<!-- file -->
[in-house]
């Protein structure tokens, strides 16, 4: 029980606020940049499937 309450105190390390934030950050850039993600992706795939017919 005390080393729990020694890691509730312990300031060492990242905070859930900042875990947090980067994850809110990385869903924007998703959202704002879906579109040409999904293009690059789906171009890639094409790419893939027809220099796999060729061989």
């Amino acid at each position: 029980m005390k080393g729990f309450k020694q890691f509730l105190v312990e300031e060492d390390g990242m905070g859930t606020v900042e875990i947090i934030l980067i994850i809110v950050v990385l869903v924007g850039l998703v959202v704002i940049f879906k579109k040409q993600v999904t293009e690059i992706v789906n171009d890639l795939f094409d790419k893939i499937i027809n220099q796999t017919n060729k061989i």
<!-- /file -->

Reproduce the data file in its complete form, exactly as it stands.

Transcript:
[in-house]
């Protein structure tokens, strides 16, 4: 029980606020940049499937 309450105190390390934030950050850039993600992706795939017919 005390080393729990020694890691509730312990300031060492990242905070859930900042875990947090980067994850809110990385869903924007998703959202704002879906579109040409999904293009690059789906171009890639094409790419893939027809220099796999060729061989």
């Amino acid at each position: 029980m005390k080393g729990f309450k020694q890691f509730l105190v312990e300031e060492d390390g990242m905070g859930t606020v900042e875990i947090i934030l980067i994850i809110v950050v990385l869903v924007g850039l998703v959202v704002i940049f879906k579109k040409q993600v999904t293009e690059i992706v789906n171009d890639l795939f094409d790419k893939i499937i027809n220099q796999t017919n060729k061989i």